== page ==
Sexual dysfunction is one complication associated with depression. Although selective serotonin reuptake inhibitors (SSRIs) are widely used to treat MDD, these drugs have serious side effects including sexual dysfunction [34, 35]. Sildenafil citrate (Viagra®; Pfizer, NY, USA) is a selective inhibitor of the cyclic guanosine monophosphate (cGMP)-specific phosphodiesterase type 5 (PDE5) enzyme and is widely used to treat erectile dysfunction [36]. Recent studies have shown that sildenafil modulates neural functions in the CNS, especially OT signaling. For instance, sildenafil enhances the electrically evoked release of OT from the posterior pituitary through cGMP-mediated modulation of K+ channels in the neurohypophysis [23] and enhances OT expression in the PVN without a sexual response [37]. In a previous study, to test its potential as an antidepressant drug without sexual side effects, sildenafil was intraperitoneally administered to male mice and antidepressant-like effects were measured in the FST [14]. Wild-type males exhibited reduced depression-related behavior after administration of sildenafil, but OTR KO males did not. These results suggested that sildenafil has an antidepressant-like effect through the activation of OT signaling, and that it is a promising drug for the treatment of depression.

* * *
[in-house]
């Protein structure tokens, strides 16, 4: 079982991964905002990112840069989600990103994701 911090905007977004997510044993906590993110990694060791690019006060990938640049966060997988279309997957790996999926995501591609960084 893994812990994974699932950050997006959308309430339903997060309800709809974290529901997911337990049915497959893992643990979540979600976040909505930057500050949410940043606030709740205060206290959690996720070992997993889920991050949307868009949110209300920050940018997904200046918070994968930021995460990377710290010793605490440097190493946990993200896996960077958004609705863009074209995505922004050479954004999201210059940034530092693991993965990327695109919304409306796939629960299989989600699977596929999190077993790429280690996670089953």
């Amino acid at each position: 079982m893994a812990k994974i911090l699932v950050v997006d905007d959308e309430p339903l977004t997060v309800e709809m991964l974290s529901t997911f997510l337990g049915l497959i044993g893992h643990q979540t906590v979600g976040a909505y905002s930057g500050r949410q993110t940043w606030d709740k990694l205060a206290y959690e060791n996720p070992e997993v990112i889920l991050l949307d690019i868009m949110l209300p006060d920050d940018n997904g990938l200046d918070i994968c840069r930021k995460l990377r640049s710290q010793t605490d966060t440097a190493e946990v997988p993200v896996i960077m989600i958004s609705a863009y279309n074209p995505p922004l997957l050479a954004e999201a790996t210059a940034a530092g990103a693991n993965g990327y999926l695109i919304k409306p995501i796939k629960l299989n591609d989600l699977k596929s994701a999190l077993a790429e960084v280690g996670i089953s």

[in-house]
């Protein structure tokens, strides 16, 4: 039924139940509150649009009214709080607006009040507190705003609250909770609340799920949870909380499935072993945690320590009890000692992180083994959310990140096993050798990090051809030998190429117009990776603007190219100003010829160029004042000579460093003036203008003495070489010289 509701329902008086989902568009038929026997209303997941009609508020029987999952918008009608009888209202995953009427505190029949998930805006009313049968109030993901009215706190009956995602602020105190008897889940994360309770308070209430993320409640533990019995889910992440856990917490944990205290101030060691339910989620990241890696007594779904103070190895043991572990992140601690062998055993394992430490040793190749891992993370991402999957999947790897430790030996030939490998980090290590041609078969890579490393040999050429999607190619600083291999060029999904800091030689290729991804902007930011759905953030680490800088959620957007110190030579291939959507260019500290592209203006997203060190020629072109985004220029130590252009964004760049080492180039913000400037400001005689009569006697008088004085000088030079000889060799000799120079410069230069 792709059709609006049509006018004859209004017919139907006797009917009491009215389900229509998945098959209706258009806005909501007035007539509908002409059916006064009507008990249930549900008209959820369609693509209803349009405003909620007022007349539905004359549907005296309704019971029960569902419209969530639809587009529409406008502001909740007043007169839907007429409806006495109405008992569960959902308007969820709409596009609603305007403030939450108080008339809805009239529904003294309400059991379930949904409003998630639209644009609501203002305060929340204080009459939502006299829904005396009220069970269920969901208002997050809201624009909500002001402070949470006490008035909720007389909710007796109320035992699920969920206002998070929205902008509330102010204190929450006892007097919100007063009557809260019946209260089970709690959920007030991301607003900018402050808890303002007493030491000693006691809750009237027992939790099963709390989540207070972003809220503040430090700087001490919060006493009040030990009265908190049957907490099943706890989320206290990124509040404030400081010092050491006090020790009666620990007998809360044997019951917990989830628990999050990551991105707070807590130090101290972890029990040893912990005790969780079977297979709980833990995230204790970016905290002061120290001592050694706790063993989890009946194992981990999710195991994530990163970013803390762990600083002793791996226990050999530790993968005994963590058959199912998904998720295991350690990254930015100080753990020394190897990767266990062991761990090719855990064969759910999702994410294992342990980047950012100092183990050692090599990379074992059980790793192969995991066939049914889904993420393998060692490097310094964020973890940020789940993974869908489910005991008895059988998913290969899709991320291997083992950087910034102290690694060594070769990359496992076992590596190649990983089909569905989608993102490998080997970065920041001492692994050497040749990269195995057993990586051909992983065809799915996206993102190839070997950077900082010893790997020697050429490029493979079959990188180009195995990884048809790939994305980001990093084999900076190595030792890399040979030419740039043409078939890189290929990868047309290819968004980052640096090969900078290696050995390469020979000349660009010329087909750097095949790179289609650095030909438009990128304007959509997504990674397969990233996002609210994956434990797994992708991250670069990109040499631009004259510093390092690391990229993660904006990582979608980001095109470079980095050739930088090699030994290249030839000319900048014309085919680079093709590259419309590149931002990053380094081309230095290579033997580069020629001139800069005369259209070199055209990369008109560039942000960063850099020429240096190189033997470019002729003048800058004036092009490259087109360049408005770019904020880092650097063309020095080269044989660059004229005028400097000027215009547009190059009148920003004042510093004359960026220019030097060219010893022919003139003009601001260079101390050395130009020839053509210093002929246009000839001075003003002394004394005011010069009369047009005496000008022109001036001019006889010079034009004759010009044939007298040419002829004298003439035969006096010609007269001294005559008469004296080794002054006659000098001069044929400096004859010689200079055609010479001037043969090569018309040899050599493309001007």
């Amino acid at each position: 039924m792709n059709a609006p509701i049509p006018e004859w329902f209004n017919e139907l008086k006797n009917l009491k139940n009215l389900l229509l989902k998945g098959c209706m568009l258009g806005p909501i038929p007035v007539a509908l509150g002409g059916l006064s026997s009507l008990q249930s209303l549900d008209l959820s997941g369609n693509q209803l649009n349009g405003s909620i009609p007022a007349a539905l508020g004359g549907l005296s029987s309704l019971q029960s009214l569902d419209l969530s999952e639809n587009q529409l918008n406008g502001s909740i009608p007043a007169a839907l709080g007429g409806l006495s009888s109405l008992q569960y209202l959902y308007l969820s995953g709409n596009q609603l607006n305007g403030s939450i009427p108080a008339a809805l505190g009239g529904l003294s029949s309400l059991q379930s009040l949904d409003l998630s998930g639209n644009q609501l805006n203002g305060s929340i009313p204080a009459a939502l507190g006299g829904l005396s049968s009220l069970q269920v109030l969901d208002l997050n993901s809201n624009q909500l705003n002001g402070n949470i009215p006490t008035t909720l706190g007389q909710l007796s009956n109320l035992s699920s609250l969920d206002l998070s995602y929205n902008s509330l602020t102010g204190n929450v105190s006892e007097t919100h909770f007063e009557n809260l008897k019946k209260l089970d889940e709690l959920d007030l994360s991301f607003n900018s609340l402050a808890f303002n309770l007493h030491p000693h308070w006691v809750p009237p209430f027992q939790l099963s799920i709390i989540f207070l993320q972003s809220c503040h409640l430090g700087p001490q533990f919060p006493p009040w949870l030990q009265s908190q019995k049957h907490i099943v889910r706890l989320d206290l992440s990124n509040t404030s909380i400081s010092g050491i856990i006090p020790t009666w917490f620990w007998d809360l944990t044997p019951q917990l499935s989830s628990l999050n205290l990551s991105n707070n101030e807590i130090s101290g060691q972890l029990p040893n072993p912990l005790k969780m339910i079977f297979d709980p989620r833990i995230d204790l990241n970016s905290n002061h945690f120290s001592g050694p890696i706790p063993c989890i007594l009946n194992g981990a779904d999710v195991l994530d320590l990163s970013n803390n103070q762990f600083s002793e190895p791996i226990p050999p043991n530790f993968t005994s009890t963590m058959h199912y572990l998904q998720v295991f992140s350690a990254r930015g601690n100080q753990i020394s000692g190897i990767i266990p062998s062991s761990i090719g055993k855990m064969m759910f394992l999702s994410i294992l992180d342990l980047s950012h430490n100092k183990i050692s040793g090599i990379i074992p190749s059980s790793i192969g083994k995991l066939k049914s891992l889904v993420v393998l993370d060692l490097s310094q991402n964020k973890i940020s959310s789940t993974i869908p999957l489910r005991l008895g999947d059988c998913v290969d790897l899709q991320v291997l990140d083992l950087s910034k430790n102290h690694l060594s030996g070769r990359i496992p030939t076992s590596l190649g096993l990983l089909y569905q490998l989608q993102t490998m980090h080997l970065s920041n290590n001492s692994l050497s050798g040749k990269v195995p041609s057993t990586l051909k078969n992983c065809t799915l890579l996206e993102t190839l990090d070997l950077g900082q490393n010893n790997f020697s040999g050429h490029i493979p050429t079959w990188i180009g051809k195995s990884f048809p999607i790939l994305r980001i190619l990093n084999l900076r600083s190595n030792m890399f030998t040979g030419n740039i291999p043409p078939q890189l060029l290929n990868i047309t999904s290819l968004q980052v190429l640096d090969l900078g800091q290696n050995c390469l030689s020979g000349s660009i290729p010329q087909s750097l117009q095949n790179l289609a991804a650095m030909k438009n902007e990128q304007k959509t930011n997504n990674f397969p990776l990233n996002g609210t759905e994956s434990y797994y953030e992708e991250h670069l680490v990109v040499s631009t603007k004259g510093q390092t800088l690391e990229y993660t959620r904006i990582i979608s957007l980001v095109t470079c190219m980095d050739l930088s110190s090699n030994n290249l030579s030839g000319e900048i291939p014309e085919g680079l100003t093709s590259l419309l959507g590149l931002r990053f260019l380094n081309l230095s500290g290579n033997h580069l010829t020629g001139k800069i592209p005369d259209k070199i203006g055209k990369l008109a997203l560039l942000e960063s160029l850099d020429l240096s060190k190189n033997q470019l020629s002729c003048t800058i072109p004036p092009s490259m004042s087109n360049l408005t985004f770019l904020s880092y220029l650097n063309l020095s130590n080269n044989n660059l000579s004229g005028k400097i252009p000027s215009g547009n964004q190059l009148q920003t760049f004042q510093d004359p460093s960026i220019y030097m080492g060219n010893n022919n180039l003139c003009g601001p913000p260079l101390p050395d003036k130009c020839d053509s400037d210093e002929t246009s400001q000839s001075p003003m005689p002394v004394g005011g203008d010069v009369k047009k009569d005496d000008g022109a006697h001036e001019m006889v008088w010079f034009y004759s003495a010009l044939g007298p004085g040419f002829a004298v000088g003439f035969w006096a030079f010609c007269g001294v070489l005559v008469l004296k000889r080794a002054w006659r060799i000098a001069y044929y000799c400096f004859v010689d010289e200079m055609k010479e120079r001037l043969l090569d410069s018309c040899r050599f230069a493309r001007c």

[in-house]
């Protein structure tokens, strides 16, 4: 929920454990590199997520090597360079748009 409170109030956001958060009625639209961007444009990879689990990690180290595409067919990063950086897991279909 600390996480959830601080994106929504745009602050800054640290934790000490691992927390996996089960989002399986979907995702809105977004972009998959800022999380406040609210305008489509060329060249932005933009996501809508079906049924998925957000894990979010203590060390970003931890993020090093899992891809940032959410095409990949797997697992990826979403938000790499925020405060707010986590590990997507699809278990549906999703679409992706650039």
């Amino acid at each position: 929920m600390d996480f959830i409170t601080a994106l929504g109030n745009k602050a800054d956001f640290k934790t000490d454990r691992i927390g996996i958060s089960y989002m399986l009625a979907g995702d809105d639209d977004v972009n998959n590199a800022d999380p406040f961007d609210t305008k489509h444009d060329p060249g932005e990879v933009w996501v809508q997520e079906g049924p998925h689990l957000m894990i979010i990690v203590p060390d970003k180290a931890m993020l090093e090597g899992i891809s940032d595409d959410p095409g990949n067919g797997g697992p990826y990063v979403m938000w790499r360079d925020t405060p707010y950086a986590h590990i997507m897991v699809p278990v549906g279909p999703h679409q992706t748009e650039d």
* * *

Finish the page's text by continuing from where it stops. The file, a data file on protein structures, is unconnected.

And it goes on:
Molecular mechanism of the antidepressant-like effect of OT and sildenafil

Increases in neurogenesis, neuronal plasticity, and survival through the activation of a MAP kinase cascade and subsequent enhanced phosphorylation of cAMP response element-binding protein (CREB) in the hippocampus have been proposed as common mediators of antidepressant efficacy [3840]. Moreover, OT induces phosphorylation of CREB through activation of MAP kinase signaling and induces neuronal plasticity in the hippocampi of mice [5]. In rodents, direct hippocampal infusion of brain-derived neurotrophic factor (BDNF) has anxiolytic and antidepressant-like effects [41]. BDNF gene expression was also found to be up-regulated in primary cultured neurons treated with OT by microarray analysis [42]. In addition, stress and corticosterone strongly influence the phosphorylation of CREB in the hippocampus. Chronic stress blocks the expression of BDNF [38]. Blood BDNF levels are decreased in subjects diagnosed with major depression, but antidepressants reverse this neurobiological change [41, 43]. These results suggest that OT has antidepressant-like effects through the activation of a MAP kinase cascade and subsequent induction of BDNF expression (Fig. 1).